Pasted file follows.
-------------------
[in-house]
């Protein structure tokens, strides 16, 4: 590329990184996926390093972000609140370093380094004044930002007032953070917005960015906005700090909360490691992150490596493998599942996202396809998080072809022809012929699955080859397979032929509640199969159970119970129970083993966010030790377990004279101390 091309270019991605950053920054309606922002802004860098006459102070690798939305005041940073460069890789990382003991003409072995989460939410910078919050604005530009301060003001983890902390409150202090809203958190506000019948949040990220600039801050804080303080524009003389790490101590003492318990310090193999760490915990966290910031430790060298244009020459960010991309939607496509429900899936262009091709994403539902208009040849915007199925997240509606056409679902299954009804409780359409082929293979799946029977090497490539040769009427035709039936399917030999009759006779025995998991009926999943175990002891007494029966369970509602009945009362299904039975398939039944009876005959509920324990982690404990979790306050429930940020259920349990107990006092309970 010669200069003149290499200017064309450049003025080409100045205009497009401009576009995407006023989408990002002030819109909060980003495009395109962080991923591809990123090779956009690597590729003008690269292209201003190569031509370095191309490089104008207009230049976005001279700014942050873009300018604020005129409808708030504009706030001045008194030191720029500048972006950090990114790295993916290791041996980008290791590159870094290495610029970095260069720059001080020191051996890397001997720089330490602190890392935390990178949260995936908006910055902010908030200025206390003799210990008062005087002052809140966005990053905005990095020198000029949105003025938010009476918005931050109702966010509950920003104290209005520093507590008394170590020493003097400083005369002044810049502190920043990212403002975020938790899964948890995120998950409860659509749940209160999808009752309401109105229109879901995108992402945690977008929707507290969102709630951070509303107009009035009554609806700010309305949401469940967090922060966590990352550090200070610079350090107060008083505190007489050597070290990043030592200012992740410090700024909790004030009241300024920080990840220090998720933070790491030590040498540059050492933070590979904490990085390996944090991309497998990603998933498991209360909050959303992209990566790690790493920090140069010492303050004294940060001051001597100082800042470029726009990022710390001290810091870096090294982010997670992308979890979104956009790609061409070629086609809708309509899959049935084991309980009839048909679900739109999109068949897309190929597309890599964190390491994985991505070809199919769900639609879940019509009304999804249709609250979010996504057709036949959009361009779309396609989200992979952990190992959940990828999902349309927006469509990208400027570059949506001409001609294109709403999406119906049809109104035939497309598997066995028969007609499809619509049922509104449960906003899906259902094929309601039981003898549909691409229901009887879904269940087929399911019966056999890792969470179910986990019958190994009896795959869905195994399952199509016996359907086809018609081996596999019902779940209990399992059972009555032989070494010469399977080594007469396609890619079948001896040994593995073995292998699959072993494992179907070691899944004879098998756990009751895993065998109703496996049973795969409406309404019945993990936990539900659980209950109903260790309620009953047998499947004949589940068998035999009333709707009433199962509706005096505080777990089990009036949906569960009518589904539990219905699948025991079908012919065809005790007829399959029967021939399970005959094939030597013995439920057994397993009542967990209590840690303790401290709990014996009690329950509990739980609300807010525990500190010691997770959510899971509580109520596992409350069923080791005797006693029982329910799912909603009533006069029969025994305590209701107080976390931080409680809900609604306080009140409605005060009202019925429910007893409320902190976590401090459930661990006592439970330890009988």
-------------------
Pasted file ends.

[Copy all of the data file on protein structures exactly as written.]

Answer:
[in-house]
């Protein structure tokens, strides 16, 4: 590329990184996926390093972000609140370093380094004044930002007032953070917005960015906005700090909360490691992150490596493998599942996202396809998080072809022809012929699955080859397979032929509640199969159970119970129970083993966010030790377990004279101390 091309270019991605950053920054309606922002802004860098006459102070690798939305005041940073460069890789990382003991003409072995989460939410910078919050604005530009301060003001983890902390409150202090809203958190506000019948949040990220600039801050804080303080524009003389790490101590003492318990310090193999760490915990966290910031430790060298244009020459960010991309939607496509429900899936262009091709994403539902208009040849915007199925997240509606056409679902299954009804409780359409082929293979799946029977090497490539040769009427035709039936399917030999009759006779025995998991009926999943175990002891007494029966369970509602009945009362299904039975398939039944009876005959509920324990982690404990979790306050429930940020259920349990107990006092309970 010669200069003149290499200017064309450049003025080409100045205009497009401009576009995407006023989408990002002030819109909060980003495009395109962080991923591809990123090779956009690597590729003008690269292209201003190569031509370095191309490089104008207009230049976005001279700014942050873009300018604020005129409808708030504009706030001045008194030191720029500048972006950090990114790295993916290791041996980008290791590159870094290495610029970095260069720059001080020191051996890397001997720089330490602190890392935390990178949260995936908006910055902010908030200025206390003799210990008062005087002052809140966005990053905005990095020198000029949105003025938010009476918005931050109702966010509950920003104290209005520093507590008394170590020493003097400083005369002044810049502190920043990212403002975020938790899964948890995120998950409860659509749940209160999808009752309401109105229109879901995108992402945690977008929707507290969102709630951070509303107009009035009554609806700010309305949401469940967090922060966590990352550090200070610079350090107060008083505190007489050597070290990043030592200012992740410090700024909790004030009241300024920080990840220090998720933070790491030590040498540059050492933070590979904490990085390996944090991309497998990603998933498991209360909050959303992209990566790690790493920090140069010492303050004294940060001051001597100082800042470029726009990022710390001290810091870096090294982010997670992308979890979104956009790609061409070629086609809708309509899959049935084991309980009839048909679900739109999109068949897309190929597309890599964190390491994985991505070809199919769900639609879940019509009304999804249709609250979010996504057709036949959009361009779309396609989200992979952990190992959940990828999902349309927006469509990208400027570059949506001409001609294109709403999406119906049809109104035939497309598997066995028969007609499809619509049922509104449960906003899906259902094929309601039981003898549909691409229901009887879904269940087929399911019966056999890792969470179910986990019958190994009896795959869905195994399952199509016996359907086809018609081996596999019902779940209990399992059972009555032989070494010469399977080594007469396609890619079948001896040994593995073995292998699959072993494992179907070691899944004879098998756990009751895993065998109703496996049973795969409406309404019945993990936990539900659980209950109903260790309620009953047998499947004949589940068998035999009333709707009433199962509706005096505080777990089990009036949906569960009518589904539990219905699948025991079908012919065809005790007829399959029967021939399970005959094939030597013995439920057994397993009542967990209590840690303790401290709990014996009690329950509990739980609300807010525990500190010691997770959510899971509580109520596992409350069923080791005797006693029982329910799912909603009533006069029969025994305590209701107080976390931080409680809900609604306080009140409605005060009202019925429910007893409320902190976590401090459930661990006592439970330890009988």